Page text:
### A Brief History of the State Plane Coordinate System in America

In the early 1930s, the United States started building the State Plane Coordinate System (SPCS) to pinpoint any location with a high level of accuracy (less than 1:10,000).

It was primarily designed to be a system to permanently record original land survey monuments.

Because SPCS needs such a high level of accuracy, it divides the United States into 124 zones, each with a projection of its own.

Overall, the State Plane Coordinate System minimizes distortion (compared to the UTM system) because of the smaller zone sizes.

### State Plane Coordinate System Zone Map Projections

Depending on the size of the area, a state can have one or many zones each using its own map projection. For example, Hawaii has 5 zones and Maryland has only one SPCS zone.

Each State Plane Coordinate System zone uses a map projection based on its orientation.

If the zone has a north-south orientation, it generally uses the Transverse Mercator projection. State Plane Coordinate System zones use the secant case of the Transverse Mercator projection. It cuts through the spheroid/ellipsoid along two small circles at a specific distance from a central Meridian.

While cartographers use the Lambert Conformal Conic projection for large continents, it’s the most common map projection among the SPCS zones. When the zone has an east-west shape, it most likely uses the Lambert Conformal Conic projection.

Finally, the Hotine Oblique Mercator projection is similar to the Transverse Mercator. However, the key difference is how this projection lies at an angle diagonally.

Anyone can identify their State Plane Coordinate System zone with a unique FIPS code. For example, Alaska has 10 State Plane Coordinate System zones with a unique FIPS code and map projection.

- For Zone FIPS 5001 (Alaska), it uses the Hotine Oblique Mercator
- From FIPS 5002 to 5009 (Alaska), it projects these zones with a Transverse Mercator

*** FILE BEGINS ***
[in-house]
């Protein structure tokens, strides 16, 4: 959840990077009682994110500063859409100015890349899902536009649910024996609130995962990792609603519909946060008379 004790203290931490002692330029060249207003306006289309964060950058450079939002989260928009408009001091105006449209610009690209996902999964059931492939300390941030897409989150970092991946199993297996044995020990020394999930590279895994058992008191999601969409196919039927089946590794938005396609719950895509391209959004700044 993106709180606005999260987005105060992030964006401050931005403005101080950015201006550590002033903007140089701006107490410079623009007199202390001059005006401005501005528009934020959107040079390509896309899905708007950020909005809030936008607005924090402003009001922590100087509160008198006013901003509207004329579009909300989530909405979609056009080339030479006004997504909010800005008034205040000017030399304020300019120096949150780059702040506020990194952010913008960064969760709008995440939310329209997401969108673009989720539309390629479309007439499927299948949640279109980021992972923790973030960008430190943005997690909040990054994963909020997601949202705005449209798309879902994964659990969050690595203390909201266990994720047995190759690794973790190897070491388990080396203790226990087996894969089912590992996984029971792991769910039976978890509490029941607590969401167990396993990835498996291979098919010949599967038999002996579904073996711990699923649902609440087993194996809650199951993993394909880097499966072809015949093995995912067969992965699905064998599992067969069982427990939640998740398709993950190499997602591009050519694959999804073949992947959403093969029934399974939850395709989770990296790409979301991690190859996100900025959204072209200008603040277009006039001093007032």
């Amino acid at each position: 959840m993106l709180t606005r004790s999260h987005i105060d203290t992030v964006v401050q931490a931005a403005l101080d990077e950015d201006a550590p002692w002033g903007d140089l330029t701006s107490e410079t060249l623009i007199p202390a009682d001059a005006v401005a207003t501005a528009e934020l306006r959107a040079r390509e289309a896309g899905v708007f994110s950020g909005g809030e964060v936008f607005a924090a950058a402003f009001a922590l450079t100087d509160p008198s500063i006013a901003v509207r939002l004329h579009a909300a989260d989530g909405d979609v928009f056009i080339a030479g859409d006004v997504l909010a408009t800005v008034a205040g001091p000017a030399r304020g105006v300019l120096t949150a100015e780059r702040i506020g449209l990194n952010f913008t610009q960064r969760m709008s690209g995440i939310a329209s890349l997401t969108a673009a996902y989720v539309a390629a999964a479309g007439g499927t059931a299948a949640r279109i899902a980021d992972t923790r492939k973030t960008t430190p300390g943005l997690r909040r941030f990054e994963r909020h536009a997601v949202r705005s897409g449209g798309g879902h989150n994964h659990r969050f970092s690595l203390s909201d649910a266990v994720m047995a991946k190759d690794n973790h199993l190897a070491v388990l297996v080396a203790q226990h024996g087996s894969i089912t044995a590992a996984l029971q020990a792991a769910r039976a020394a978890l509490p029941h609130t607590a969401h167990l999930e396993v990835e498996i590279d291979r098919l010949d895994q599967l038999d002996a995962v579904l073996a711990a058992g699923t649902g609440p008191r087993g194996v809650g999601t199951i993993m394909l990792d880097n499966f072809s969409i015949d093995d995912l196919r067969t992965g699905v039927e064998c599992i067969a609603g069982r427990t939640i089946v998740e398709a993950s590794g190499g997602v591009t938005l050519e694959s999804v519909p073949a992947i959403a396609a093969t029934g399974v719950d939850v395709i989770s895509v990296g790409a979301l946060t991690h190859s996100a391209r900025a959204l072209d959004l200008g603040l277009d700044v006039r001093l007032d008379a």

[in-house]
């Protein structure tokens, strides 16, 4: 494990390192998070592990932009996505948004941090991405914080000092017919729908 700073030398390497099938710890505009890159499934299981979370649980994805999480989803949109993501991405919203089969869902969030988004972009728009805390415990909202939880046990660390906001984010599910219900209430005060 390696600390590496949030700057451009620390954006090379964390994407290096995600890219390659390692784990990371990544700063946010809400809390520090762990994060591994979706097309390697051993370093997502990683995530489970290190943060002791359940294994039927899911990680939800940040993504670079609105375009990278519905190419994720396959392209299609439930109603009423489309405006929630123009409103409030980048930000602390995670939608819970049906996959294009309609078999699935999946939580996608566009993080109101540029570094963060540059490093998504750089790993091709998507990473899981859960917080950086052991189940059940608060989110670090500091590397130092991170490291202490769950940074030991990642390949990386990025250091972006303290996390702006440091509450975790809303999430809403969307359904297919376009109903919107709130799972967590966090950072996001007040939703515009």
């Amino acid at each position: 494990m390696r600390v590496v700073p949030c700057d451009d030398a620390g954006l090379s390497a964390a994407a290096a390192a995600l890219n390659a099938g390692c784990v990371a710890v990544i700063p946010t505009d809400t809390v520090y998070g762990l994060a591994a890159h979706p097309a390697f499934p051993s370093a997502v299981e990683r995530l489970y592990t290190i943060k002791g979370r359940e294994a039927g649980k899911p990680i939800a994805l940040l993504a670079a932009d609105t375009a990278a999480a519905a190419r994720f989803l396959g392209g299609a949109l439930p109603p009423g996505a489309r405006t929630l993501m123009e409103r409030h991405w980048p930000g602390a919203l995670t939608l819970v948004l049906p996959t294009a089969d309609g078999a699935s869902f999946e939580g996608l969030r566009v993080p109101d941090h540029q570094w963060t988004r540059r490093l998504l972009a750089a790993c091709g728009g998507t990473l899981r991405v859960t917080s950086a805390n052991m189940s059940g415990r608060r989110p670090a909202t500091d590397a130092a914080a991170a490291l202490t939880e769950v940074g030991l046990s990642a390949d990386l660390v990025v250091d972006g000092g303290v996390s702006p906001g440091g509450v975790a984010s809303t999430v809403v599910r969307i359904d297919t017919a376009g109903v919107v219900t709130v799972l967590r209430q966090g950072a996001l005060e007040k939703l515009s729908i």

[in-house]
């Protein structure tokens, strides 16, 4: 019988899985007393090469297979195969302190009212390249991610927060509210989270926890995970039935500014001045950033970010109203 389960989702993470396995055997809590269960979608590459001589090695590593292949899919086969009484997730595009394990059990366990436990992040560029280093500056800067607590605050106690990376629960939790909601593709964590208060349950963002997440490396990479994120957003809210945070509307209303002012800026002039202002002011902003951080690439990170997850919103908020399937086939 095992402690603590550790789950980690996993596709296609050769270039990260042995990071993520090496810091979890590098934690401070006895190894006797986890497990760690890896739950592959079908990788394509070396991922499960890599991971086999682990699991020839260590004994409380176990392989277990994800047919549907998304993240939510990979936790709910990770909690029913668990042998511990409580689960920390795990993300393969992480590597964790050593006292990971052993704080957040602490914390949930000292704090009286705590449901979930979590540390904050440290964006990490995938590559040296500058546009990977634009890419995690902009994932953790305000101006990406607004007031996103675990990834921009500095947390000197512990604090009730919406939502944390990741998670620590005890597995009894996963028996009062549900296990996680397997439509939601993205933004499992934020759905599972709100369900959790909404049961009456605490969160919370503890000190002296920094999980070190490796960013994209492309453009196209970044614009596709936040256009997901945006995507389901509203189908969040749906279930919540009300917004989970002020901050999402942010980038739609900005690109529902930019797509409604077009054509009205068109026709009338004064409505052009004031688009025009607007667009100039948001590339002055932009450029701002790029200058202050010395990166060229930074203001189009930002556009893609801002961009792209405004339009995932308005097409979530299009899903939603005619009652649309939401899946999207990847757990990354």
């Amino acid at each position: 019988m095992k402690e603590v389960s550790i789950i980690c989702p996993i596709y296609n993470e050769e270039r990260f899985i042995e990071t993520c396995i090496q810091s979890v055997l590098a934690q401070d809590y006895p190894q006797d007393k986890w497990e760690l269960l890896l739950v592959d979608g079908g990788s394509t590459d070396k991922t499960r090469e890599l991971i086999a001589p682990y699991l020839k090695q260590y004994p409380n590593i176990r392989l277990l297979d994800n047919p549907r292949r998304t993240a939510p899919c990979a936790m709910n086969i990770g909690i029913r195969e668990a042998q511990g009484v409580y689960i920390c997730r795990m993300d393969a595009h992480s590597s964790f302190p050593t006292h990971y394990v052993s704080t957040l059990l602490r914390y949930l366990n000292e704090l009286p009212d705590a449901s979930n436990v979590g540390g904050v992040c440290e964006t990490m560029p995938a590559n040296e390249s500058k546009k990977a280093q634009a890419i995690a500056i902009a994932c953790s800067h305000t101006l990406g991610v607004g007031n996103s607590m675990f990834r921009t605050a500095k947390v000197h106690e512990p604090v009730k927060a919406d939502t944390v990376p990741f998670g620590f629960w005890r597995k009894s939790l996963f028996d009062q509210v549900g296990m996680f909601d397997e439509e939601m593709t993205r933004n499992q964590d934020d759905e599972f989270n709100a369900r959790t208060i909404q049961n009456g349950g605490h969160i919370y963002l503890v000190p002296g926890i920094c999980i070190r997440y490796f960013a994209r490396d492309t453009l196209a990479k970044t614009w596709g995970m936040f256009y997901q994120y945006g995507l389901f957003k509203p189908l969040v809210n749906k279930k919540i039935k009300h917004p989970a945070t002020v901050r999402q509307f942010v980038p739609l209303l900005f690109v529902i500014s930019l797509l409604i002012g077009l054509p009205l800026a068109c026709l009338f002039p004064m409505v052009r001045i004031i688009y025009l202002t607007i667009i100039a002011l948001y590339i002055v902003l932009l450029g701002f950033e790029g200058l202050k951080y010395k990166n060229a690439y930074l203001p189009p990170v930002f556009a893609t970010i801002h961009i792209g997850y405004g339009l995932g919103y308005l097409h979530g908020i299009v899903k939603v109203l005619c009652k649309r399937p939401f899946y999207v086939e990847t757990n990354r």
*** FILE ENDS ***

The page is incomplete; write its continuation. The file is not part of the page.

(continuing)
- Finally, the Alaska FIPS 5010 zone uses the Lambert Conformal Conic

The map below shows a thematic map of all the projections that the State Plane Coordinate System uses.

### SPCS 27 and SPCS 83

Over the years, surveyors have significantly improved our understanding of the size and shape of the Earth using geodesy. As a result, the State Plane Coordinate System references both the NAD83 and NAD27 datums.

- State Plane Coordinate Systems (SPCS 27) references NAD27 as a standard unit of measure in US survey feet
- State Plane Coordinate Systems (SPCS 83) is based on the NAD83 datum and is commonly measured in meters

Since the advent of NAD83, the State Plane Coordinate System has undergone a series of changes. For example, this includes zone modifications and origin changes.

### State Plane Coordinate System Advantages

Government agencies use the State Plane Coordinate System because how each zone has a defined boundary.

Counties can manage their data to a common coordinate system with those county and state lines.

Because of the limited distortion due to each zone having its own projection, the SPCS is most suitable for engineering, public works, and surveying applications.

To explore the SPCS in more detail, NOAA’s State Plane Coordinate System Manual gives an old-school flavor to its origin.

Best site out of many that I visited for diagrams and descriptions of the two main projections used, and the justification for each. Using color coding for the two projections used is great, as are the diagrams for those two projections. You should have labeled the zones south and north and described that a bit, I think. Actually, I am still confused about the use of numbers for zones (saw that on one site) and the use of north-south or east-west. Very well written page, however, with awesome diagrams.

Thanks Scott. I’ve updated that figure. Please feel free to share with your students if you wish.

The article is well written and supported by clear graphics that illustrate the proper secant case of every projection method. Well done. My only criticism is with the “Secant Cylinder” figure; the standard small circles are mislabeled as parallels, which is a term reserved for describing parallel lines of latitude. Fix that typo, and I’ll be able to share this resource with my students.